Over forty years ago, during one hot summer, 31 Asian American youth died of drug overdoses. As much as elder members of the community wanted to believe their kids “did not do drugs” this epidemic in 1971 jolted the community into a shocking reality. This was their kids, and something needed to be done.
The community organized, held meetings, talked to youth who were working with youth, trying to figure out what was really going on. What they realized was people in the Asian American community, both young and old, had nowhere to go when it came to drug abuse. These youth needed a place to belong and someone to talk to, someone who understood their culture and family and could relate to what they were going through.
A proposal was written and submitted to the Federal Government asking for funding for the first ever drug abuse program targeting Asian Americans. The proposal was funded, and in 1972, the Asian American Drug Abuse Program was born. Today, some 38 years later, AADAP remains one of only two programs in the nation with a mission to target and design services for Asian and Pacific Islanders with drug abuse problems.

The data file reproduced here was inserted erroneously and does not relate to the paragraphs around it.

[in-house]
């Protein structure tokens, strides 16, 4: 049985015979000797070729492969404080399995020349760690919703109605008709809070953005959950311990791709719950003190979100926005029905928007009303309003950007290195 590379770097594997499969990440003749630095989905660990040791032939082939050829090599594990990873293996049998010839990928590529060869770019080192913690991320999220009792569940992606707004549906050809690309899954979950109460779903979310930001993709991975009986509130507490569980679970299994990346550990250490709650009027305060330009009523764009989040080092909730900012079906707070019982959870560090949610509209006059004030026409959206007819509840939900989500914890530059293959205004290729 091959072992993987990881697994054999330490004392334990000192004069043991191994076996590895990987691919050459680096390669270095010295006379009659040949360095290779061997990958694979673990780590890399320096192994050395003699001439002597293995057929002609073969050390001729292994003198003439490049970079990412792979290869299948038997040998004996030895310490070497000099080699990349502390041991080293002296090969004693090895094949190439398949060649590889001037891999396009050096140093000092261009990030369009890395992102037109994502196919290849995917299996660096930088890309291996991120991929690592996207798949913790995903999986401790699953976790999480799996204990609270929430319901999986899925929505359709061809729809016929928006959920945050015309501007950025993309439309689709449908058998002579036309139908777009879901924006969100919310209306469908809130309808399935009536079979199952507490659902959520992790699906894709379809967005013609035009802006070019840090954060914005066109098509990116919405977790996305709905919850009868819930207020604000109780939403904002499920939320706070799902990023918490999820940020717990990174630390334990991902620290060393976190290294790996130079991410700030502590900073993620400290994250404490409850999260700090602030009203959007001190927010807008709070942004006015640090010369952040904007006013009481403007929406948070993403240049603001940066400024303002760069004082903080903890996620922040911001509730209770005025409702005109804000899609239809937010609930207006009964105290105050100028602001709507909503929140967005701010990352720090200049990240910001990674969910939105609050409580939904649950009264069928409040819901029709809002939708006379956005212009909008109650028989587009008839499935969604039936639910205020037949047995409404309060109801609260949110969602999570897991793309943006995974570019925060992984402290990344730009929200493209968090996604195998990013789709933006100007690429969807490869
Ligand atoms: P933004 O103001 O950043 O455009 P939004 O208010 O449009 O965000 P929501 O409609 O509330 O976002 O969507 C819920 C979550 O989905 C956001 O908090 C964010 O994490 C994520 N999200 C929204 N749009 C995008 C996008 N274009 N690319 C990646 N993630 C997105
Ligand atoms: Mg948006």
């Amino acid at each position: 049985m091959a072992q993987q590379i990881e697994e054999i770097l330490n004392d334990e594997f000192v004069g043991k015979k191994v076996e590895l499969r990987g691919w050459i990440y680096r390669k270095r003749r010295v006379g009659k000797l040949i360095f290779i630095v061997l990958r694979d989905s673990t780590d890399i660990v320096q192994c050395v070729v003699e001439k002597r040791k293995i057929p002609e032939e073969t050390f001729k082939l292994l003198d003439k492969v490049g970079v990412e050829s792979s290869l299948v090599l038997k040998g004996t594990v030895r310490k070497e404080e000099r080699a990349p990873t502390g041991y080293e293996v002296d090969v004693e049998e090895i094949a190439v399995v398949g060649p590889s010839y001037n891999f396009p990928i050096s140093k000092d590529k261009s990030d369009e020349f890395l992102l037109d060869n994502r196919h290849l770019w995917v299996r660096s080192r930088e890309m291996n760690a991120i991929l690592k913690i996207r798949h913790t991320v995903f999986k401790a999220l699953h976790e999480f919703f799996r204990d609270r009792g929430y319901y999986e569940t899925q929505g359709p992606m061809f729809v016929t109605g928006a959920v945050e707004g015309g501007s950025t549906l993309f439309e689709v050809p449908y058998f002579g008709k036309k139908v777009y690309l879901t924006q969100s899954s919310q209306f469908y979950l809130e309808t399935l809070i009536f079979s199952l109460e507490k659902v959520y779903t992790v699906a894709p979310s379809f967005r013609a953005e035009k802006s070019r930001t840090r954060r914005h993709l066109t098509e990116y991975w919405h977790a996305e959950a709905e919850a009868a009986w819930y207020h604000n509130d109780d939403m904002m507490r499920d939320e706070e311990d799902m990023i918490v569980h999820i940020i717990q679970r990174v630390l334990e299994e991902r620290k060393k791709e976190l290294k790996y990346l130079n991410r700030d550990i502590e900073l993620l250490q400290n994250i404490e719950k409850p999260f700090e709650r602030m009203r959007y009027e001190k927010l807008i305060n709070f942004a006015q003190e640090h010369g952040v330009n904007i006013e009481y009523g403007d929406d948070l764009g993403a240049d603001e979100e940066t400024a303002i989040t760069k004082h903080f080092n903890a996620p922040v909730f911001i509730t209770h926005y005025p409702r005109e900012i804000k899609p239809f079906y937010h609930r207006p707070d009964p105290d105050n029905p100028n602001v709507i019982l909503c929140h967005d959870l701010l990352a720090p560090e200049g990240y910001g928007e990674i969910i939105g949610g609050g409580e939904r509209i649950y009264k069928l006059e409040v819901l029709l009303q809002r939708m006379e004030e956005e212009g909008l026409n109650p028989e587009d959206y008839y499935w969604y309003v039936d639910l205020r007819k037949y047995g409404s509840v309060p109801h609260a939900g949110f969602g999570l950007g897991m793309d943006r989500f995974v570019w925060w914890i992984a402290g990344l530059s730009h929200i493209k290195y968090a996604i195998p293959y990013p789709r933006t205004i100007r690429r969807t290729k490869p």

Unfortunately some of the same problems facing Asian Pacific Americans then are the same problems many are facing now. A whole new generation of youth are still struggling with identity and a need to “fit in.” Asian immigrant youth and adults bring with them a whole new set of problems, as they struggle with a new culture, language and way of living. For some, drugs and alcohol are still a quick escape from pain.
The problems of the Nineties have also brought a whole new set of challenges. HIV/AIDS, infants born exposed to drugs, people suffering from drug and mental health problems, homelessness, youth in gangs…The need for AADAP is greater than ever.